According to an article written by John Plender of the Financial Times, “2014 is proving a vintage year for echoes of the pre-crisis world.” Though he measures that statement by noting that “a financial crisis is not imminent,” Plender finishes by warning that “the seeds of one are being sown.”
In the course of the piece, Plender looks at the question of why lending standards are falling if banks aren’t “pumping out credit and inflating bubbles,” putting forward one “potentially ominous” hypothesis that the shadow banking system could be both creating unseen competition and causing skewed perceptions of data.
To be sure, he provides important insight using key data and market predictors such as the Bank of England’s latest systemic risk survey, the trading range of 10-year US Treasuries and volumes of highly borrowed transactions. However, a guiding theme of Plender’s article is that “[a]n occupational hazard of observing markets is a recurring sense of déjà vu.”
While intuition and sentiment are certainly important to consider when investing, market participants must remember that data is king. That’s why Barry Ritholtz’s May 16 piece in The Washington Post is valuable to read alongside Plender’s analysis of the current state of the market. Ritholtz cites a famous quote from Sir John Templeton: “the four most expensive words in investing are: ‘this time it’s different.'” He suggests that the man is often misquoted and that “[i]nvestors need to understand when specific fundamental factors are different and put them into context.”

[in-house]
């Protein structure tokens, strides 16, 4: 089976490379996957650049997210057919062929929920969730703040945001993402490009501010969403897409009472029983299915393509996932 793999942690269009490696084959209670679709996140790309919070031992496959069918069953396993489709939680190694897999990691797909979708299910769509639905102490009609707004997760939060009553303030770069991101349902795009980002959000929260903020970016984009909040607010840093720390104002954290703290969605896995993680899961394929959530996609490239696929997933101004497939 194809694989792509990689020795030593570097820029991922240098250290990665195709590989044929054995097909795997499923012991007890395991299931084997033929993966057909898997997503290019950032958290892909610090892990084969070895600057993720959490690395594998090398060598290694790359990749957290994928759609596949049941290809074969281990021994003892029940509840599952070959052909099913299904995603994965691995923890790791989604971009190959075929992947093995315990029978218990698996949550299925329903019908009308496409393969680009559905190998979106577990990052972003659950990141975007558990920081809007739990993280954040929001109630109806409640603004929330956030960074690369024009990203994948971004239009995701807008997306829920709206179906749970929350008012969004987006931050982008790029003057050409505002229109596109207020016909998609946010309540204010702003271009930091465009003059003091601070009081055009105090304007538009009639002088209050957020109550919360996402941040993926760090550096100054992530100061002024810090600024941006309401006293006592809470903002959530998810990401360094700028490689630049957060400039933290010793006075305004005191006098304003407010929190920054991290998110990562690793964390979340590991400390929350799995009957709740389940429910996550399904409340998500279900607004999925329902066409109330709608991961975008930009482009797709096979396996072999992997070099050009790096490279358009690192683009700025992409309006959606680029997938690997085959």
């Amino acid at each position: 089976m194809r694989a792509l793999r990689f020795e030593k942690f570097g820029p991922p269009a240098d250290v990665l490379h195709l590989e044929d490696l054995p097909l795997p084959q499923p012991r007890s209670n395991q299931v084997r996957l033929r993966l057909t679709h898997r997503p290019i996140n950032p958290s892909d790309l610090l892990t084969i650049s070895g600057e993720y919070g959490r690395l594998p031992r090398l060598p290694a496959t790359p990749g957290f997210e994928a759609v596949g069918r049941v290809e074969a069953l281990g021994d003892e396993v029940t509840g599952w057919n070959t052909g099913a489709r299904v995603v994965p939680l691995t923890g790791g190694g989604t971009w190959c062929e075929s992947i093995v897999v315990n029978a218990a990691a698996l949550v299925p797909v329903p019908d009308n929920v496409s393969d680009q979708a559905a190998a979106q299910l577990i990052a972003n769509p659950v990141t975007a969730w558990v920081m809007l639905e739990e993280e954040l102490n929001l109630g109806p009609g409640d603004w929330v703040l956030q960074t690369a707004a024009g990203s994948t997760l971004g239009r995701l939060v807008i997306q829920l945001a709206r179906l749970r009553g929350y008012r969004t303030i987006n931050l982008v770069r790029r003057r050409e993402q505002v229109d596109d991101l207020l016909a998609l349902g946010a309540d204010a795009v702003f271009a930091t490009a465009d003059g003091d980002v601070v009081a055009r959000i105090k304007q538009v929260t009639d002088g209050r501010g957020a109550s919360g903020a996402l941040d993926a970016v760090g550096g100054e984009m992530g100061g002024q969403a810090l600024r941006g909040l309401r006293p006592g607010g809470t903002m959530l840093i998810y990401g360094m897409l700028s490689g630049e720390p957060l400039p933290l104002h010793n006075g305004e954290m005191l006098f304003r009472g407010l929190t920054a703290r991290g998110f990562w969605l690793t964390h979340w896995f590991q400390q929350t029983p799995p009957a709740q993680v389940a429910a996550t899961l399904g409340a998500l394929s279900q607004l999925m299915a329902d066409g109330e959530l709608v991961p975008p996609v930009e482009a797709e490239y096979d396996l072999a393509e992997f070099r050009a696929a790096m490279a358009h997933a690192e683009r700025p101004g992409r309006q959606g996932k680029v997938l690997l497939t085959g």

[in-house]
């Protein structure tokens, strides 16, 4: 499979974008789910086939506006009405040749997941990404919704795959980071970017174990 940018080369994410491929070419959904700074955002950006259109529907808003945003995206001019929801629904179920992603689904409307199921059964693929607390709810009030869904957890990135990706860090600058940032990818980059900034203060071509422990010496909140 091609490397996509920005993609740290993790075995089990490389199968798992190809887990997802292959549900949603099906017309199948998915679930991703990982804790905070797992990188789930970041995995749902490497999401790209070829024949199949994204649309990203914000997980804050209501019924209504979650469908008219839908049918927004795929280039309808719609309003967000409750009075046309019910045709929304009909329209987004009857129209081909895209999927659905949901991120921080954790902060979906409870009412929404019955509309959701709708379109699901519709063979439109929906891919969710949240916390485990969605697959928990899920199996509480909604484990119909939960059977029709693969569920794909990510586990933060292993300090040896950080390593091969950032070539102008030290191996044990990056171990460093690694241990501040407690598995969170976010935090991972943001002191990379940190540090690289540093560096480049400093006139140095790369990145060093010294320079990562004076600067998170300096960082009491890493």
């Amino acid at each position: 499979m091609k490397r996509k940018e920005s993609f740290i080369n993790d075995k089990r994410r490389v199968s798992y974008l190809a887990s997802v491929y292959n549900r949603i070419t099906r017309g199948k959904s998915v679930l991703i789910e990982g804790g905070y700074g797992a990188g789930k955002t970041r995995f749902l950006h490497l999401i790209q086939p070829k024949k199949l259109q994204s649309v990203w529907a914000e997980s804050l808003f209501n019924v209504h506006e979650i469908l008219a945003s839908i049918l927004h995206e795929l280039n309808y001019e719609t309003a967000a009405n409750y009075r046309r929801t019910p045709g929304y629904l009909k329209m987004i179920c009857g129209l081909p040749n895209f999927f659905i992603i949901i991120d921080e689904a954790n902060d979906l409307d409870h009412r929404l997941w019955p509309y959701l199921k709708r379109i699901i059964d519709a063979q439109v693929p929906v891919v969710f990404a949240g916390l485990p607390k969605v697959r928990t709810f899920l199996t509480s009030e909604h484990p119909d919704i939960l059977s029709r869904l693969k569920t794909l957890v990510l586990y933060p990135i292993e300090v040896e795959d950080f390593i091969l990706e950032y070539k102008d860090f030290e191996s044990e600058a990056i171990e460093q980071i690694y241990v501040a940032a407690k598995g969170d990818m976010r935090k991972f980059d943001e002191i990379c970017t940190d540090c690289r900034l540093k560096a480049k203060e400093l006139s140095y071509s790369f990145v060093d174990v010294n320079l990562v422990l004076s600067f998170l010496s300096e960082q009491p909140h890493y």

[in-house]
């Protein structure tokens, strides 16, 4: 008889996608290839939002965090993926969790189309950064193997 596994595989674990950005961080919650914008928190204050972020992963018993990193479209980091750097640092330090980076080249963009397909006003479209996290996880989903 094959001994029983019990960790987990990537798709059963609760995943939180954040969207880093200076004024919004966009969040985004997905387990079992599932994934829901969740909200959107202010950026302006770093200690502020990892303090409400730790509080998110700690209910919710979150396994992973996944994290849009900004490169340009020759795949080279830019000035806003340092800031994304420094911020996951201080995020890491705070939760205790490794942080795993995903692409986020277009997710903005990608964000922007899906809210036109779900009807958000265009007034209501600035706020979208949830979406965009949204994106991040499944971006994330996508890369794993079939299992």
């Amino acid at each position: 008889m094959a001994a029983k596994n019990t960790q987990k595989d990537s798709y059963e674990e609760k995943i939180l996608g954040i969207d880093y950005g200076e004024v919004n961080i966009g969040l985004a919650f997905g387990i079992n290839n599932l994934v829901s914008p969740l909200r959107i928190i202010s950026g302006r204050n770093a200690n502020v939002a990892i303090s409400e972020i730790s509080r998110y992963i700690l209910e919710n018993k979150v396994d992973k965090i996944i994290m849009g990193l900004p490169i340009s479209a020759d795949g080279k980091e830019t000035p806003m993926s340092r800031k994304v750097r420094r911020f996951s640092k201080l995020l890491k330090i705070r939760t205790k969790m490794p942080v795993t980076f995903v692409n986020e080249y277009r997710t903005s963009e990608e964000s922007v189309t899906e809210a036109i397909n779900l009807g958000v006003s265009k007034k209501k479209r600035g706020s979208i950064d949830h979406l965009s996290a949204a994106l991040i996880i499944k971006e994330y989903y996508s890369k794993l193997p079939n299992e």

Ritholtz differentiates between real differences in market fundamentals and collective decisions that “this time is different.” For instance, profits didn’t matter during the dot-com boom because this time was different, and investors ignored traditional metrics during the credit bubble because this time was different. In both cases, the market crashed and investors lost.
Ritholtz also draws attention to the obvious: for many investors, greed dominates during a boom, and residual fear has a strong influence following a crash. As he notes near the end of his article, “[h]uman nature is unchanging … [y]ou are never different. But sometimes, the data is.”
His thesis speaks to the aim of the Investing News Network. We strive to provide unbiased and independent coverage of commodities markets, and part of helping to build investor confidence is showing when the data is different. Our goal is to find out about both sides of any story in order to allow investors to make informed decisions, providing a valuable piece in the due diligence pie.
Like Plender, we encourage investors to analyze various factors, and like Ritholtz, we stress the importance of making one’s own decisions based on true changes in fundamentals and by recognizing unspoken arbitrary decisions that “this time is different” for what they really are.
Securities Disclosure: I, Teresa Matich, hold no investment interest in any companies mentioned in this article.
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